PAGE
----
White House warns that Chinese EVs could collect your data and send it back to China


The US-China trade war heats up as the Biden administration has signaled a warning that electric vehicles from China could pose a “significant national security risk” in that the huge amount of data they collect could be sent to China.

US Commerce Secretary Gina Raimondo said that electric and autonomous vehicles are “collecting a huge amount of information about the driver, the location of the vehicle, the surroundings of the vehicle,” reports Bloomberg. “Do we want all that data going to Beijing?”

The White House is also preparing a separate executive order to prevent foreign adversaries from gaining access to “highly sensitive” personal data.

The US has imposed extra tariffs on Chinese EVs since 2019, with US officials having long warned that China poses a threat in data security, and the new measure could have broad implications across a number of industries, the report said.

Chinese columnist Ruan Jiaqi, however, criticized the move, saying Raimondo statements defamed China’s EV makers, reports Hong Kong-based Asia Times. BYD, for one, had seen huge success in Europe and Latin America but has avoided the US due to its 25% tariffs imposed by the Trump administration on Chinese cars in 2019.

Last December, the US Treasury Department released a new list of guidelines for federal subsidies that excluded vehicles containing battery components manufactured or assembled by a “foreign entity of concern” (aka China). As of 2025, vehicles whose batteries contain certain “critical minerals” extracted or processed in China will also be ineligible for the tax credit.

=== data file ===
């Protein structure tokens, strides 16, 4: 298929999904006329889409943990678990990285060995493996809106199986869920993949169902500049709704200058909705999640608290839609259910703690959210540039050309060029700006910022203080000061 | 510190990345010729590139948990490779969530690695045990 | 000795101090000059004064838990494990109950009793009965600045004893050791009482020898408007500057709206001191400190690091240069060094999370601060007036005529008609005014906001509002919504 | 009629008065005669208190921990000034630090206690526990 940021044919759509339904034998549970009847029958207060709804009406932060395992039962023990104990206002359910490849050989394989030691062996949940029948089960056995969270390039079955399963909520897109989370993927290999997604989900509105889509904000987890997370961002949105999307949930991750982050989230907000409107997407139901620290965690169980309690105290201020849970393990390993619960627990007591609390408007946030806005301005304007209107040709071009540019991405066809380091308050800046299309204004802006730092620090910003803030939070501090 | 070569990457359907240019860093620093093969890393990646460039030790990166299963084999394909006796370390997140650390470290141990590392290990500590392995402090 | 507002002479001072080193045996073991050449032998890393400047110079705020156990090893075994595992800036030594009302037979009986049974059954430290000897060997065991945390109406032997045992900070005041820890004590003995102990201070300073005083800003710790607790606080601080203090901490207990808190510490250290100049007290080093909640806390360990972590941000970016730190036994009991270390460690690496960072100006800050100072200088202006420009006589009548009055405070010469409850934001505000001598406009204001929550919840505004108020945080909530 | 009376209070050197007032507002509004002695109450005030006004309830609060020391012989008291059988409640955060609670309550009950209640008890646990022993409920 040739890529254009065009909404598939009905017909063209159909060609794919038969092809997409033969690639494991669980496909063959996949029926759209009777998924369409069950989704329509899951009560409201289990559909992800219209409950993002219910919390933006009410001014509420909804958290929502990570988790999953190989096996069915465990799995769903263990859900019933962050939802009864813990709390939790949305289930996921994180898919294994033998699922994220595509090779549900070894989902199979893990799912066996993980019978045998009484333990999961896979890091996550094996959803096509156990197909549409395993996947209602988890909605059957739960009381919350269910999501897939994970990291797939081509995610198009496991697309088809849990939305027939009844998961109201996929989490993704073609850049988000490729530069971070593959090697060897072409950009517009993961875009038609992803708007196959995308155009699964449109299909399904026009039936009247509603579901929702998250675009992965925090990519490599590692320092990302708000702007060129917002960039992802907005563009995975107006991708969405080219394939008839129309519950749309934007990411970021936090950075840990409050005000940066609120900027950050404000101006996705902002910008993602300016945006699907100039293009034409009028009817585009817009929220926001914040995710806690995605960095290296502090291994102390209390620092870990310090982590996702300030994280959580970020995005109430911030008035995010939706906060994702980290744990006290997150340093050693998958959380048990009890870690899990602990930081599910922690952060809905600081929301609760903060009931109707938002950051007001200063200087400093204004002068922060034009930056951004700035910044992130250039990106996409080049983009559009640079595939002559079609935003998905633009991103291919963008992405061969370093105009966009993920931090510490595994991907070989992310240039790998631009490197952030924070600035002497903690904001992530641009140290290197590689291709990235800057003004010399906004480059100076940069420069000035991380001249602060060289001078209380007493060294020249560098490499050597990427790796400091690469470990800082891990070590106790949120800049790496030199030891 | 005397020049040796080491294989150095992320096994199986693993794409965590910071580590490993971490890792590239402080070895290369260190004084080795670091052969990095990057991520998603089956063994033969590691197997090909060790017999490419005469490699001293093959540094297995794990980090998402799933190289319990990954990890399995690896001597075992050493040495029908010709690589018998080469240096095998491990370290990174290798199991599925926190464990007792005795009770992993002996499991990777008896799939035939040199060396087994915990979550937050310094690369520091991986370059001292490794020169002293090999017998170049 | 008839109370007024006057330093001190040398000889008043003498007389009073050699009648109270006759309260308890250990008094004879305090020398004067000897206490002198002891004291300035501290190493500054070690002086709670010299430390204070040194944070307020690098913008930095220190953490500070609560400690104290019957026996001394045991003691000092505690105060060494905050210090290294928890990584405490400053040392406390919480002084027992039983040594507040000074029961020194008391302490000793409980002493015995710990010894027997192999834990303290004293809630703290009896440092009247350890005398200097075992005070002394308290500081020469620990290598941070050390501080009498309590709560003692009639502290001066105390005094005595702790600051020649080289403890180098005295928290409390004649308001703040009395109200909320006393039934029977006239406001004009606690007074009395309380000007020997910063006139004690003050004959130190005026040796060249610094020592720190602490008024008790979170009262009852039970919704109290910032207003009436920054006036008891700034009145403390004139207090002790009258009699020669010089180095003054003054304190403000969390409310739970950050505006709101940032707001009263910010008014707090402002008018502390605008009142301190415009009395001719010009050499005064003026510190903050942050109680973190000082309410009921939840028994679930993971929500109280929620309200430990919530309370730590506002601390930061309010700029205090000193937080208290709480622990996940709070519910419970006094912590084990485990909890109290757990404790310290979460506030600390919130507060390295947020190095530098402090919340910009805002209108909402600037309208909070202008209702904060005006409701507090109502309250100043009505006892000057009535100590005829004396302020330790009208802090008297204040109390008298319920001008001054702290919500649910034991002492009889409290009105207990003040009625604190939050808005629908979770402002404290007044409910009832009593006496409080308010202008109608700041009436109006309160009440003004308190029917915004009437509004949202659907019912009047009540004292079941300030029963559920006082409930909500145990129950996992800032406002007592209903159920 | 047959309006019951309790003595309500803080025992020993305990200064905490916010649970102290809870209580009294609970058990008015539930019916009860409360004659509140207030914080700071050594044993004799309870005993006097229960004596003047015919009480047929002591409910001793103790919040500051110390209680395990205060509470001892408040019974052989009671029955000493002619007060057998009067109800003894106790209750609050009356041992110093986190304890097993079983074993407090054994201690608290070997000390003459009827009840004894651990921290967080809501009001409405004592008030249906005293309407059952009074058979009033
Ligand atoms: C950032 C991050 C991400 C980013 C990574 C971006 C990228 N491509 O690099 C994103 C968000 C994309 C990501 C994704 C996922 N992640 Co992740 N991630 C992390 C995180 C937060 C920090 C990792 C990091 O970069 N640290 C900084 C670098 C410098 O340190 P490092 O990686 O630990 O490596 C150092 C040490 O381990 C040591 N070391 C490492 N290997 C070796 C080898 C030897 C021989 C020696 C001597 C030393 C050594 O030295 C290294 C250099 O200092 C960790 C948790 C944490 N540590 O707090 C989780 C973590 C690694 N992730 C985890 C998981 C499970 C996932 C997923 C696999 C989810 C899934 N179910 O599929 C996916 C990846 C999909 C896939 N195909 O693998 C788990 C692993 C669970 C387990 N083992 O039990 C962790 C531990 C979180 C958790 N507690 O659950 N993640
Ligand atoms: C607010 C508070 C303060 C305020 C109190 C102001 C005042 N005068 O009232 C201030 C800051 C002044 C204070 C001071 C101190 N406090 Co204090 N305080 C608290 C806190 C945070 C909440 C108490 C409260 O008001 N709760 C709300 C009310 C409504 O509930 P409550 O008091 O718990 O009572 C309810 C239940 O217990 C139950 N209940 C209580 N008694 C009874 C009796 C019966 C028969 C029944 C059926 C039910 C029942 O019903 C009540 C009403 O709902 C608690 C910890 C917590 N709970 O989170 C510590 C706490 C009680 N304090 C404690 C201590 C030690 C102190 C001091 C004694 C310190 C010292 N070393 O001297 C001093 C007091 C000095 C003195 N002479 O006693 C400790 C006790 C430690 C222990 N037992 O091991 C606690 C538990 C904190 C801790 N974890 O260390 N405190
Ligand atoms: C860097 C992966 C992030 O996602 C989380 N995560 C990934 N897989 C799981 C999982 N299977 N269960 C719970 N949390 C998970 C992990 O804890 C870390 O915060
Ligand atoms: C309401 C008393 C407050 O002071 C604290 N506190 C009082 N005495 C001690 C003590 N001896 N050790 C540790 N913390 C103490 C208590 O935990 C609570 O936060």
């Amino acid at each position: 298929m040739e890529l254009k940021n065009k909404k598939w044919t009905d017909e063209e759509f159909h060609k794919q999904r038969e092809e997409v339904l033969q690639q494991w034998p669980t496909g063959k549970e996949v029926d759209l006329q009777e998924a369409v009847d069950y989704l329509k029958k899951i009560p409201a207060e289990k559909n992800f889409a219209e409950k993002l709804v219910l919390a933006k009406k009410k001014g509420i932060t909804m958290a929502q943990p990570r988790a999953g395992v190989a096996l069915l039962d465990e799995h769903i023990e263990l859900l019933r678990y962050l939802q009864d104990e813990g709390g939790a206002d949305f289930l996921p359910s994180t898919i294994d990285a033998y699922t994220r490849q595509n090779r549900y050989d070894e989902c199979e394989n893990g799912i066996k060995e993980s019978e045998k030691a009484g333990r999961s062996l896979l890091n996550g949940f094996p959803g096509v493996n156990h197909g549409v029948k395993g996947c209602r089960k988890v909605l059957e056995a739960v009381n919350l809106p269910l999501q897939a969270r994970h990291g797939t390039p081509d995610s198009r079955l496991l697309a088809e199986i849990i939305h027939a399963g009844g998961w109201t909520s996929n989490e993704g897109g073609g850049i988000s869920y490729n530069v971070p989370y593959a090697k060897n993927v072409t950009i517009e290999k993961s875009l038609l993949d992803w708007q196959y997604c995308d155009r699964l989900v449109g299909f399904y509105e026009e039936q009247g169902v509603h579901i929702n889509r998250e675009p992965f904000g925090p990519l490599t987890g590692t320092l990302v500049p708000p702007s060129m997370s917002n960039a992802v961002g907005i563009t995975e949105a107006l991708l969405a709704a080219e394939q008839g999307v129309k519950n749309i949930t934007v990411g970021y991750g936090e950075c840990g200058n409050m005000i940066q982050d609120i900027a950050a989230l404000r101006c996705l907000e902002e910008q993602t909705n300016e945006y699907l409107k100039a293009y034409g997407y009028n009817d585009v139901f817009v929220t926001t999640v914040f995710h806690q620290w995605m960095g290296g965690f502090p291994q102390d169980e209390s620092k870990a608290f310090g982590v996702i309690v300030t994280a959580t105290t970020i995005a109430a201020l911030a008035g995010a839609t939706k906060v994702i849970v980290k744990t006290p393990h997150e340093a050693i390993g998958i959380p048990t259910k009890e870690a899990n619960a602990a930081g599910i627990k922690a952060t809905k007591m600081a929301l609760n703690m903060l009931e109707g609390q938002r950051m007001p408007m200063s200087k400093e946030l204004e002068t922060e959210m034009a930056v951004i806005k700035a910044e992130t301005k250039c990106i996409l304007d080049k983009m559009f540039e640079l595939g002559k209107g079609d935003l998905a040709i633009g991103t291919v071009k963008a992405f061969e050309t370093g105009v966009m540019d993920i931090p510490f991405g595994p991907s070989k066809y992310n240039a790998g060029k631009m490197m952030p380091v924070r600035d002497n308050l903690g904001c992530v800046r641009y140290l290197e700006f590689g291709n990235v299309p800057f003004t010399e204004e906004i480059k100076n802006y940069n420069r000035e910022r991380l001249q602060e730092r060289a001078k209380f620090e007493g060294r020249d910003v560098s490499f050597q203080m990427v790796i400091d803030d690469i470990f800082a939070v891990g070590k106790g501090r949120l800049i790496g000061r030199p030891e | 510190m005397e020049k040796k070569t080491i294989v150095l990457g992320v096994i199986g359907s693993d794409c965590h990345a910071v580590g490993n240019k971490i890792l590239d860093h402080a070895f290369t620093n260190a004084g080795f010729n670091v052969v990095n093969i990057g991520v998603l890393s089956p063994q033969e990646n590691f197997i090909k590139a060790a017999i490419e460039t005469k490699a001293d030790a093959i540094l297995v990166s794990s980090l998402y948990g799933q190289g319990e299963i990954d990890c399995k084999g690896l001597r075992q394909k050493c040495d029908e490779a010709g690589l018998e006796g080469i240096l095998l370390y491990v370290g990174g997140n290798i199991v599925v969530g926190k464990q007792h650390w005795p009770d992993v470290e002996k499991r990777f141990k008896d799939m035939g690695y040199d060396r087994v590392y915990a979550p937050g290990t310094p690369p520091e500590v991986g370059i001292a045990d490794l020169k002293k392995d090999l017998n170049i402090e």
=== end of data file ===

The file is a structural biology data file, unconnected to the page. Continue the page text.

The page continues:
Tesla’s CEO Elon Musk said last week that Chinese EV makers would “pretty much demolish” other competitors if it weren’t for trade barriers.

Also, the end of December, US lawmakers passed an act preventing the Defense Department from purchasing batteries produced by CATL, Envision Energy, and a number of other Chinese manufacturers from October 2027. Still, the measure didn’t exclude companies like Ford from making deals with CATL to produce lithium-iron-phosphate batteries in a new $3.5 billion battery-making plant in Michigan – a project that was stopped last September. But now the chairs of two US House committees are asking the US government to investigate four Chinese companies in connection with Ford’s new Michigan battery plant.

Back in 2022, the FCC cited national security as the reason for banning the sale of communications equipment from Huawei and ZTE and restricted the use of some China-made video surveillance systems. A number of European allies have banned the use of Huawei’s 5G equipment. Not to mention DJI being blacklisted for federal use in the US. Meanwhile, the Chinese military steers clear of Tesla vehicles for the same reasons.

Still, Chinese EV expansion is well on its way, with BYD pushing international growth with its plans to build an EV factory in Hungary, and other automakers are looking to set up production in Europe as well. Chinese companies MG, BYD, and Chery have also been scouting sites in Mexico and talking to officials for better access to the North American market. MG is planning to build a $2 billion factory, while BYD is ramping up investments worth hundreds of millions for its own factory – actions which have set off alarm bells in Washington.

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